I really thought when I hosted French Feast Night, I would be done. I really believed that this was the night of all nights and there would BE no topping it and no more theme nights. It was INSANE……and I was almost right.
To start the night, we donned the night with the name: “French Feast at Chateau de Garcia” and dressed in our French garb. (Yes. We just happen to have French garb lying around our house!)
Next, the gathering of guests. We had the Dirkses (lovingly referred to by me as “The Dirksys”, pronounced Durk-seez) the Penates, the Burkes, the Adamitises, and the Timmonses.
Waiting when they arrived were some fun cut outs to take photos. Now THIS was the start of the perfect theme night to end all theme nights:
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Of course we started the night off with a cocktail – it was called the French 75 – and amuse bouche. This was simply different French cheeses, crackers, and marinated olives. But YUM. Next course was the aperitifs, or the appetizers. Now THIS portion of the menu was off-da-chain! It consisted of croquet monsieur, which I can only describe to you as the ultimate ham and cheese sandwich with Dijon béchamel and broiled Gruyere on top. I also made escargot vol au vent (pastry shells stuffed with garlic butter, green onion, nutmeg and helix snails), and foie gras French toast (pan-seared duck liver in a balsamic glaze over crispy filo). Oh yes. I was well on my way to never having a theme night again…there was going to be NO TOPPING THIS.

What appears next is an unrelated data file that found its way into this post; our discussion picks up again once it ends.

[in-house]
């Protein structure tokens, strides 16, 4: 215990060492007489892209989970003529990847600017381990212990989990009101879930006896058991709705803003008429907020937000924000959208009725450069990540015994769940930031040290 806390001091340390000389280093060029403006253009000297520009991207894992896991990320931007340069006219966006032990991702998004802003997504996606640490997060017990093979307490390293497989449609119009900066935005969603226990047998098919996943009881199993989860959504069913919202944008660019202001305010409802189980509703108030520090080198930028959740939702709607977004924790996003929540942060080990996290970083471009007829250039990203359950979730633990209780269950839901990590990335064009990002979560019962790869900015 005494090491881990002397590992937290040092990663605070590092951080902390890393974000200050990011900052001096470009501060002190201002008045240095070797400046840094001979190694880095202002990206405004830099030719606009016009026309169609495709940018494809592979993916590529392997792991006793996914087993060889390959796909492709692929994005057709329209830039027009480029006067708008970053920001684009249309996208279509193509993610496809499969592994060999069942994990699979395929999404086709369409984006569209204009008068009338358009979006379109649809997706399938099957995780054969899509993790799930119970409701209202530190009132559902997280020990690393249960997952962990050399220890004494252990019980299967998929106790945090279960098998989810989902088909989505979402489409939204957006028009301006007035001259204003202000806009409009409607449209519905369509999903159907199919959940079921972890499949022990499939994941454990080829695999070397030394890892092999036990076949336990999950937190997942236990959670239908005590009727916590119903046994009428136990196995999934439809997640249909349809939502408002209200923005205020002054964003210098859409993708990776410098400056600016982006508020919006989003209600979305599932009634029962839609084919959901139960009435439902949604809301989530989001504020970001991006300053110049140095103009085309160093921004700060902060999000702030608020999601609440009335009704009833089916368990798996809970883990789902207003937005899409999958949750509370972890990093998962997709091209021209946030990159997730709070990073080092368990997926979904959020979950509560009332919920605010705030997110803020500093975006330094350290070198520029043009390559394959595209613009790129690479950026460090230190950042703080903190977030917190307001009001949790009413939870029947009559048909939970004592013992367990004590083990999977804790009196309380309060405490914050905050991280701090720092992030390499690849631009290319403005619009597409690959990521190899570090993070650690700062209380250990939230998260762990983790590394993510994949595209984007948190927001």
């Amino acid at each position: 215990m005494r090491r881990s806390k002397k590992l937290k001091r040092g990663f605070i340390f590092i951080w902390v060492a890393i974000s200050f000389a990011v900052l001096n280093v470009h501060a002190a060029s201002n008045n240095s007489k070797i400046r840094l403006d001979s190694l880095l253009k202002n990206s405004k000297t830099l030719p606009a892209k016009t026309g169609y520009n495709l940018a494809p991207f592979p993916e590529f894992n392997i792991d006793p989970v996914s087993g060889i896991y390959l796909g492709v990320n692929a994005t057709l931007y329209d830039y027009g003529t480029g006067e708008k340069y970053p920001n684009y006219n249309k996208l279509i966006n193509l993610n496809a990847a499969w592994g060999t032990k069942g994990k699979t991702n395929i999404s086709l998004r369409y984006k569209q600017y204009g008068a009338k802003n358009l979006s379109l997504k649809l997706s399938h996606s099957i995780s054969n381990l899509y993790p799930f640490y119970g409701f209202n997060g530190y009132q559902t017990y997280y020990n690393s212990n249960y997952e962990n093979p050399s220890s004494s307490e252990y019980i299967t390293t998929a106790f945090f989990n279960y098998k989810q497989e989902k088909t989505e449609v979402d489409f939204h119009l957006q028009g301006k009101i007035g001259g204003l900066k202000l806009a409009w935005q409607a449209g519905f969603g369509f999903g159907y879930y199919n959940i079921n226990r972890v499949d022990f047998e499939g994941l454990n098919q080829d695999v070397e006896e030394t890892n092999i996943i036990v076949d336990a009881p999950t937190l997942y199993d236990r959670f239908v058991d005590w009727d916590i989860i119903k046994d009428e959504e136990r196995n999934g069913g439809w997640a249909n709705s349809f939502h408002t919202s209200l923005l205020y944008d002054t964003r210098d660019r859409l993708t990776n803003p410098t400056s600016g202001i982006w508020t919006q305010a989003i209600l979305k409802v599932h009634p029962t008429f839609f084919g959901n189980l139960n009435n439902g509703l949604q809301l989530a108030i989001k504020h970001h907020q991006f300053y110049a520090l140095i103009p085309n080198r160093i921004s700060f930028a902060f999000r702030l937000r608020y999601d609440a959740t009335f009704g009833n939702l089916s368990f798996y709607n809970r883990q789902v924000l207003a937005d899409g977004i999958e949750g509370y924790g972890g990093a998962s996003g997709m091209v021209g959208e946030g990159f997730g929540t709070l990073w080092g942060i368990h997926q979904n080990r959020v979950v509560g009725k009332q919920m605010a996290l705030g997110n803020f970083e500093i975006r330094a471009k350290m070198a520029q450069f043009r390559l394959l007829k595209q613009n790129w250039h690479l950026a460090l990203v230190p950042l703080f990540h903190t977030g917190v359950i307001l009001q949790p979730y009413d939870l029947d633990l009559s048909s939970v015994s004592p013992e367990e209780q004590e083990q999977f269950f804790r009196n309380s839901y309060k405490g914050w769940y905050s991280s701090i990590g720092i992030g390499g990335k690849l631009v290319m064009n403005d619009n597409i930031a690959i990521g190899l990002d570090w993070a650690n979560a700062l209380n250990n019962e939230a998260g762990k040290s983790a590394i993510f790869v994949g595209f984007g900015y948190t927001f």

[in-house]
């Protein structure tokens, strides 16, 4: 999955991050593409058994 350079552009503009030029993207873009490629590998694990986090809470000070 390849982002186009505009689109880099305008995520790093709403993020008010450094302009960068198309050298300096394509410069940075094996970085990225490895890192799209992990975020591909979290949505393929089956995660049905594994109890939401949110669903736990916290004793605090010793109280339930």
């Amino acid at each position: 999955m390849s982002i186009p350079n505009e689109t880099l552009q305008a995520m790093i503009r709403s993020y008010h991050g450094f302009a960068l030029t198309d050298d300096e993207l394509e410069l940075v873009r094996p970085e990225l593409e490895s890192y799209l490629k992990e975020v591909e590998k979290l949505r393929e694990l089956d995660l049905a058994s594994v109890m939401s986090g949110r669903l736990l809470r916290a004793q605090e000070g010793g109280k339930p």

Next course – French onion soup flambé. Now I've tried this before with other themes and the soup never catches the flame. Well, not on the last theme night ever! Of COURSE it went perfectly. The brandy caught on fire and made the most beautiful flame, cooking the cheeses on top to perfection! Next was the salad Nicoise. Superb, of course!
On perfect theme night, I knew nothing less than two entrees would do, so I made Boeuf Bourguignon and Coq au Vin. (Braised beef stewed in burgundy and chicken thighs made with white wine and chocolate - recipe to follow). This was accompanied by 'burnt' pasta Provencal (that’s only the name – NOTHING was burnt on pure perfection night!), and ratatouille. I must say that there is no way of getting through to you how delicious everything was. It was the most amazing night! And I was a little sad……because there would never be a night to top it.
So. Dessert. What does one make on French Feast Night? Why, crème brulet, of COURSE!! After a meal like this, accompanied by the different French wines and homemade French bread, we needed the finishing touch that would send everyone home feeling that they were a part of history! The cream that had been whipped by hand…the beautiful organic berries I had hand-picked to place around the dessert like a crown!
I had made crème brulet before…and it was GOOD. So knowing I had this many people and not enough small ramekins, I decided to go one step ABOVE – I made it on a grand scale in a casserole dish! Oh, wouldn't they be impressed?? Out it comes. I scorch the top with my hand-held torch. It was BEAUTIFUL. Smiling proudly as I watched them all take a bite, I found myself daydreaming about how awesome I was and how I had created the best theme night there ever was. Hmmm…what is that look on their faces? That’s not how I envisioned it…”How is it?” I ask. (I tried to sound as humble as possible). “It’s a little eggy”, says one. “This is the WORST thing I have ever put in my mouth!”, says another. What?? This couldn't be!! But it was. I had made the pudding on a grand scale…and overcooked it. It was like a sweet (and gross) egg casserole; not crème brulet. I was devastated. All the hard work I had put into that evening was lost in my mind. I couldn't believe it.